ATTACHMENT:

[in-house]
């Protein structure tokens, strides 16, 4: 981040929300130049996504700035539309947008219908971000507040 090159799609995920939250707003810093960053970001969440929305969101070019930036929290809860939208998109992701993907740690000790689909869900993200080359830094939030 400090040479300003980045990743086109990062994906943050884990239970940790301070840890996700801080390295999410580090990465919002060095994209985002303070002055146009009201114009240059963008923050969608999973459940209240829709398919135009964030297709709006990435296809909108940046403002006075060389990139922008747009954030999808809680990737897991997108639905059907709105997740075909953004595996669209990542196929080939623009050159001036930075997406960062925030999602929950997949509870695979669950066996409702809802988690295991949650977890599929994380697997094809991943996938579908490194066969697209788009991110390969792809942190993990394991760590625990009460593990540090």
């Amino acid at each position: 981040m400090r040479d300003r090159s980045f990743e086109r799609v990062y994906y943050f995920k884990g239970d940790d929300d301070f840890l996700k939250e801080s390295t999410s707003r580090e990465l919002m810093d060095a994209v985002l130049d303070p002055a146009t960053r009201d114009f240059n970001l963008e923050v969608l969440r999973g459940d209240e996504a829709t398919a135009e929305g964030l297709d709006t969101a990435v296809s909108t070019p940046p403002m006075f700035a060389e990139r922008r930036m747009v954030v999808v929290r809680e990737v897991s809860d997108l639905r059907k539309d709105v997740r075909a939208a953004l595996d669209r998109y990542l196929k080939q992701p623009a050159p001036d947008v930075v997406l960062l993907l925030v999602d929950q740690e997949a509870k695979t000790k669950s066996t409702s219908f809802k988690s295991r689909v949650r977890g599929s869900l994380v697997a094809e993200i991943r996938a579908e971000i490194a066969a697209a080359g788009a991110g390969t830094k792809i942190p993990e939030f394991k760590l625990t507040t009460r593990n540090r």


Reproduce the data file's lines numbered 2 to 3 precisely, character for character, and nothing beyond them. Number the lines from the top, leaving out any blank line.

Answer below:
């Protein structure tokens, strides 16, 4: 981040929300130049996504700035539309947008219908971000507040 090159799609995920939250707003810093960053970001969440929305969101070019930036929290809860939208998109992701993907740690000790689909869900993200080359830094939030 400090040479300003980045990743086109990062994906943050884990239970940790301070840890996700801080390295999410580090990465919002060095994209985002303070002055146009009201114009240059963008923050969608999973459940209240829709398919135009964030297709709006990435296809909108940046403002006075060389990139922008747009954030999808809680990737897991997108639905059907709105997740075909953004595996669209990542196929080939623009050159001036930075997406960062925030999602929950997949509870695979669950066996409702809802988690295991949650977890599929994380697997094809991943996938579908490194066969697209788009991110390969792809942190993990394991760590625990009460593990540090």
């Amino acid at each position: 981040m400090r040479d300003r090159s980045f990743e086109r799609v990062y994906y943050f995920k884990g239970d940790d929300d301070f840890l996700k939250e801080s390295t999410s707003r580090e990465l919002m810093d060095a994209v985002l130049d303070p002055a146009t960053r009201d114009f240059n970001l963008e923050v969608l969440r999973g459940d209240e996504a829709t398919a135009e929305g964030l297709d709006t969101a990435v296809s909108t070019p940046p403002m006075f700035a060389e990139r922008r930036m747009v954030v999808v929290r809680e990737v897991s809860d997108l639905r059907k539309d709105v997740r075909a939208a953004l595996d669209r998109y990542l196929k080939q992701p623009a050159p001036d947008v930075v997406l960062l993907l925030v999602d929950q740690e997949a509870k695979t000790k669950s066996t409702s219908f809802k988690s295991r689909v949650r977890g599929s869900l994380v697997a094809e993200i991943r996938a579908e971000i490194a066969a697209a080359g788009a991110g390969t830094k792809i942190p993990e939030f394991k760590l625990t507040t009460r593990n540090r």